Pit Bull Guards Unconscious Owner After House Fire; Dog Is Confiscated By Animal Control


A pit bull has been confiscated from her owner after the dog was found protecting her unconscious and injured owner while the family’s home was ablaze. The owner, April Newell, had been lying on the ground outside of the burning house, when her pit bull, named precious, had decided to sit beside her calmly and quietly.

At the time of the incident, April lived with her father, a 65-year-old blind man named James Newell, in their Prince George’s County, Maryland home. When the house burned down, both the owner and her father sustained injuries.

Upon arriving at the scene, firefighters attempted to approach April to treat her injuries; however, Precious reportedly acted “aggressively” towards them—a typical reaction for a dog who is attempting to protect their injured owner. This prompted the firefighters to deploy a powder fire extinguisher in her direction. Precious then move away from her owners side, allowing the firefighters to put April on a stretcher and treat her injuries.


Throughout the entire ordeal, Precious did not attack anyone. In spite of this fact, Animal Control proceeded to confiscate Precious, along with her young pup Molly. Once they had recovered from their injuries, the Newell family was informed that they could not reclaim the dogs due to the county’s ban on pit bulls.

“I thought it would be with me until the day I die,” Newell told the New York Daily News. “Everything is changed.”

Since 1997, pit bulls have been banned from Prince George’s County. As a result, the owners were left with only two options: find the dogs a new home outside the county, or leave the county with their pets in tow.

April decided to place the pit bulls with her sister, who lived outside of the county. According to reports, April’s sister has since declared that she cannot keep the dogs permanently.

Fortunately, video footage of Precious standing guard over her injured owner quickly went viral and was noticed by Jessica Stuby, president of the pit bull advocacy non-profit Babes 4 Bullies. Upon learning Precious’ story Stuby decided to help the canine hero find the new loving home she deserves.

However, although this particular story has a relatively happy ending, many other pit bulls are not so lucky.  Breed-Specific Legislation (BSL), has been heavily criticized in recent years due to its discriminatory and inaccurate nature.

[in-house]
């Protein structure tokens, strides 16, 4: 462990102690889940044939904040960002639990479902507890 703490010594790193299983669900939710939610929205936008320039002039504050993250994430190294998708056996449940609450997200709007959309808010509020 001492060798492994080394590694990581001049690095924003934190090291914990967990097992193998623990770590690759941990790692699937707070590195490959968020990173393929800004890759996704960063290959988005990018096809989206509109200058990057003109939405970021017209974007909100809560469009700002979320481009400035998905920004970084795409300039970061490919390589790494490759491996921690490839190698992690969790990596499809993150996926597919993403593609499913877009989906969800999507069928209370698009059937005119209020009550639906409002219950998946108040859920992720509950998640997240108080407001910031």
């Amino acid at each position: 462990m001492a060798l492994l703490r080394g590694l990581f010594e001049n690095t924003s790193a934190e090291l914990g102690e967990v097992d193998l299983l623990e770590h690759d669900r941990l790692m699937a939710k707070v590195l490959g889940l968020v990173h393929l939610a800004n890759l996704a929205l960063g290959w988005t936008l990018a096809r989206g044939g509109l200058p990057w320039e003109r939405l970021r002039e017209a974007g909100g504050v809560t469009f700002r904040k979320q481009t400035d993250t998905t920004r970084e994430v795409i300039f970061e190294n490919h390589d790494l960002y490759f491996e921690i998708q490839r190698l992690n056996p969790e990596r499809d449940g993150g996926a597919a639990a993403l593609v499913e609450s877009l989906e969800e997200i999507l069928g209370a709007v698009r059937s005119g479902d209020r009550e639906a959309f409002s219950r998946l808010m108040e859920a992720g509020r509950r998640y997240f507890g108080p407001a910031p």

The American Veterinary Medical Association explains:

A recent study showed that even people very familiar with dog breeds cannot reliably determine the primary breed of a mutt, and dogs are often incorrectly classified as ‘pit bulls.’ By generalizing the behaviors of dogs that look a certain way, innocent dogs suffer and may even be euthanized without evidence that they pose a threat.”

As it is very difficult to correctly identify a pit bull, many dogs are often mistaken for them. As a result, it is likely many of the recorded pit bull attacks are inaccurate. With this in mind, statics surround the aggressiveness of the breed are also likely to be inaccurate. In fact, one study identified Dachshunds and Chihuahuas and the most aggressive dog breeds. In addition, a year-long survey of dog bites in various regions of Colorado, spanning 2007-2008, found that Labrador Retrievers attacked most frequently. Despite these findings, these breeds are rarely included in BSL.

With these statistics and findings in mind, you may be wondering how you can determine whether a dog is dangerous or likely to attack? The likelihood of a dog attack is influenced by factors like the dog’s upbringing and the victims interaction with the dog, according to a nine-year study by AMVA.


In fact, even the White House has spoken out against the discrimination and inaccuracy of BSL. A White House press release states: “The CDC…noted that the types of people who look to exploit dogs aren’t deterred by breed regulations — when their communities establish a ban, these people just seek out new, unregulated breeds. And the simple fact is that dogs of any breed can become dangerous when they’re intentionally or unintentionally raised to be aggressive.”

With these facts in clear site, why are pit bulls still perceived as the most dangerous breed of dog? Some argue that the bias was sparked and fuelled by the media. According to reports, ASPCA claims that “Animal control officers across the country have told the ASPCA that when they alert the media to a dog attack, news outlets respond that they have no interest in reporting on the incident unless it involved a pit bull.”

However, despite the media’s obvious attempts to promote bias and inaccurate perceptions, BSL have proven to be nothing but ineffective and costly—Precious and her pup being key examples. As a result, many cities and states have passed laws banning BSL.

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